The wax “lava” in lava lamps flows upward and back down because the wax and the water solution is closely balanced in density and buoyancy. The heated wax is lighter than the saline water solution, but after cooling and contraction at the top of the lamp bottle becomes denser again. Two very common problems that come up with a lava lamp are cloudiness in the water and “lava” that has stopped flowing. Fortunately, decades of trial and error since the lava lamp was invented in the ‘60’s has zeroed in on a handful of solutions that have proven successful.
Decide whether the lava lies flat or is shaped like a dome. If the latter, then the lava is overheating, and turning off the lamp for two hours may solve the problem. Keep in mind that the lamp shouldn’t run for more than 10 hours at a time. If instead the wax is melted but lies flat, then check the bulb underneath the glass globe. It may be dead or dying.
Replace the bulb with the same wattage, if you find the bulb is defective. However, if you find that the bulb was fully functioning, replace it with a higher wattage. If this doesn’t suffice, move on the to the next step.
Assess the lamp’s surrounding, which could be the source of the trouble. The lamp should be operated between 69 and 74 degrees Fahrenheit. Don’t operate it on a TV or near a radiator or air conditioner. Don’t set it in the sunlight. That would also make the colored liquid turn clear. If this doesn’t solve the problem, go to the next step.
Run the lamp for four hours to heat it up fully. Remove the globe from its stand, protecting your hands with oven mitts. Place it on a flat surface and rotate it slowly for a minute or two, to break up the wax’s surface tension a little. Return it to the globe and let it heat up for an hour. If that fails, replacement of the liquid is likely in order. See the section below for details.
Unplug the lamp and let it cool for two hours. Unscrew the cap and pour out the liquid, leaving the large solid wax ball at the bottom in the bottle.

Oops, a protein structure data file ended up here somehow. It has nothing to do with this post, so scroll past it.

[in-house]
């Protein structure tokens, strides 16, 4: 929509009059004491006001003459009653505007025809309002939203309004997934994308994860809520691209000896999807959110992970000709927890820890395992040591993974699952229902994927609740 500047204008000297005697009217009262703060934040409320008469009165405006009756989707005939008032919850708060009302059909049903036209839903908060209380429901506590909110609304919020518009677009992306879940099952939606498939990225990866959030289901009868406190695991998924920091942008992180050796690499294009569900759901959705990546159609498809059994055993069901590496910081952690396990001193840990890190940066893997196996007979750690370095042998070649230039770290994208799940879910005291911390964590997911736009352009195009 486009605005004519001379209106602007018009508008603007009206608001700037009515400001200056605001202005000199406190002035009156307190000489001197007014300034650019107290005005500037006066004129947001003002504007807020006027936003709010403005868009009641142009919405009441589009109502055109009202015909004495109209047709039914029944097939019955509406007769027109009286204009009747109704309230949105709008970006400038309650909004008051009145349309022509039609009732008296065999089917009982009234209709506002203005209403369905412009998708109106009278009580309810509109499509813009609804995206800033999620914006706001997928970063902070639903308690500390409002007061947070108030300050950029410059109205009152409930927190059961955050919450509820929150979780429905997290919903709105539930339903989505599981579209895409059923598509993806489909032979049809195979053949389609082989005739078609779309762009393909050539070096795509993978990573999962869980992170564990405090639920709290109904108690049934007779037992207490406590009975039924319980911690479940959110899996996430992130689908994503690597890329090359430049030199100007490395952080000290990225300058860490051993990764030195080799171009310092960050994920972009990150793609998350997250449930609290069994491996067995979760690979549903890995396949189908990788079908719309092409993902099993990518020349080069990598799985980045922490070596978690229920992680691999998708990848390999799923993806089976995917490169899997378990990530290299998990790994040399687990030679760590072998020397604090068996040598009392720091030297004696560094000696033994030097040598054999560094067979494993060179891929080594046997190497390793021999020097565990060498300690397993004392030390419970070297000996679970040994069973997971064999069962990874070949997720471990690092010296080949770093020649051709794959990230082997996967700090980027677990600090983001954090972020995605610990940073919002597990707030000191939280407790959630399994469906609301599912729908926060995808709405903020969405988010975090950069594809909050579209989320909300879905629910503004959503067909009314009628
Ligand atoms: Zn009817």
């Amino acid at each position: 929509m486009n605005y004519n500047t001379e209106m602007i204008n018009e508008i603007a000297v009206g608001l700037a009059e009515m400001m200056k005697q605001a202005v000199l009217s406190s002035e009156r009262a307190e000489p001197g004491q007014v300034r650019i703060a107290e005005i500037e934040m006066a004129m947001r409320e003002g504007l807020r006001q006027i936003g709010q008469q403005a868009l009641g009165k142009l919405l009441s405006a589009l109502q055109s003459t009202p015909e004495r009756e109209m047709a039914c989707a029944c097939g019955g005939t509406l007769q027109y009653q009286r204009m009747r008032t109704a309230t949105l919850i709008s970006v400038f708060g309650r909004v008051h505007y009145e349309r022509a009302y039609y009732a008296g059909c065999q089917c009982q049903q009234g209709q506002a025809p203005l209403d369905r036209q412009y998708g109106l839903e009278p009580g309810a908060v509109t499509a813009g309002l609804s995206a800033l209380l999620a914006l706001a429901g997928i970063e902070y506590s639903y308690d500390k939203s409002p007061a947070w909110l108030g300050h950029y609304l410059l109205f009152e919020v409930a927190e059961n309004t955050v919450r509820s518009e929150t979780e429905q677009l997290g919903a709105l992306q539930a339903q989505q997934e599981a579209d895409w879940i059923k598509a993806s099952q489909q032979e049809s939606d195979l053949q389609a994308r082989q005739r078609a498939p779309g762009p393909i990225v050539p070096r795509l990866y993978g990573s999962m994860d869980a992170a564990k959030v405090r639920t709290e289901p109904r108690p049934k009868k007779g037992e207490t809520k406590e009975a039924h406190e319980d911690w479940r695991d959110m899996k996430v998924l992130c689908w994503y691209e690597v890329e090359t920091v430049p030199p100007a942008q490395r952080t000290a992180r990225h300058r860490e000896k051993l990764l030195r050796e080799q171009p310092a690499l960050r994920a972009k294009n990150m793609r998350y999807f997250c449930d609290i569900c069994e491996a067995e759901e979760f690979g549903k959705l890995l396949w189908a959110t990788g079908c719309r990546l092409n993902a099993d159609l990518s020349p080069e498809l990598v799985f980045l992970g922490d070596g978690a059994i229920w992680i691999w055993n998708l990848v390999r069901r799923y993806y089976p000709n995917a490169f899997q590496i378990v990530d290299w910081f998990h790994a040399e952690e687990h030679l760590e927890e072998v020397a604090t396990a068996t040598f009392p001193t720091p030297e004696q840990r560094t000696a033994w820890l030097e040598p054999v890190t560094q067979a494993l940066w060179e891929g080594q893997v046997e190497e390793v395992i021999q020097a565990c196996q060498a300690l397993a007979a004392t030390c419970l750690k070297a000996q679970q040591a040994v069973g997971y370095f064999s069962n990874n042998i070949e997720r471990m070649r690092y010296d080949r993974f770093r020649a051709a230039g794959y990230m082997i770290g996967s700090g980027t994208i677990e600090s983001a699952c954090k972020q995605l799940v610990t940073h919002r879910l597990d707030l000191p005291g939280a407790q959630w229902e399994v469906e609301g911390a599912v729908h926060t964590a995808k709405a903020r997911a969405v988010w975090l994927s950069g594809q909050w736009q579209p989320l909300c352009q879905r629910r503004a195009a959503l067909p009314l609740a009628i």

Fill the lamp with distilled water, but don’t swirl it around or shake it. The wax at the bottom is fragile. Pour the water out. Repeat a few times.
Fill the lamp up with distilled water, leaving a two-inch air gap at the top. Do not put on the cap yet. Place the globe on its stand and turn the lamp on for an hour.
Microwave a drinking glass of distilled water for 10 to 20 seconds. Dissolve as much pickling salt or Epson salts in it as you can. Swirling is allowed in this case since no wax is involved.
Dip a straw one inch down into the saline solution and put a finger on the open end to hold it in place in the straw. Drop the inch of solution into the bottle once every 10 minutes. Let it diffuse through the bottle on its own instead of mixing it in. Repeat until the lava first rises to the top of the bottle.
Add a small drop of liquid dishwashing liquid and two drops of food coloring to match the wax’s color. Screw the cap back on and you’re done.
Things You'll Need:
- Epson salts
- Food coloring
- Drinking straw
- Liquid dishwashing detergent
- Don’t shake the lamp at any time. This leads to clouding of the water with wax particulates.
Paul Dohrman's academic background is in physics and economics. He has professional experience as an educator, mortgage consultant, and casualty actuary. His interests include development economics, technology-based charities, and angel investing.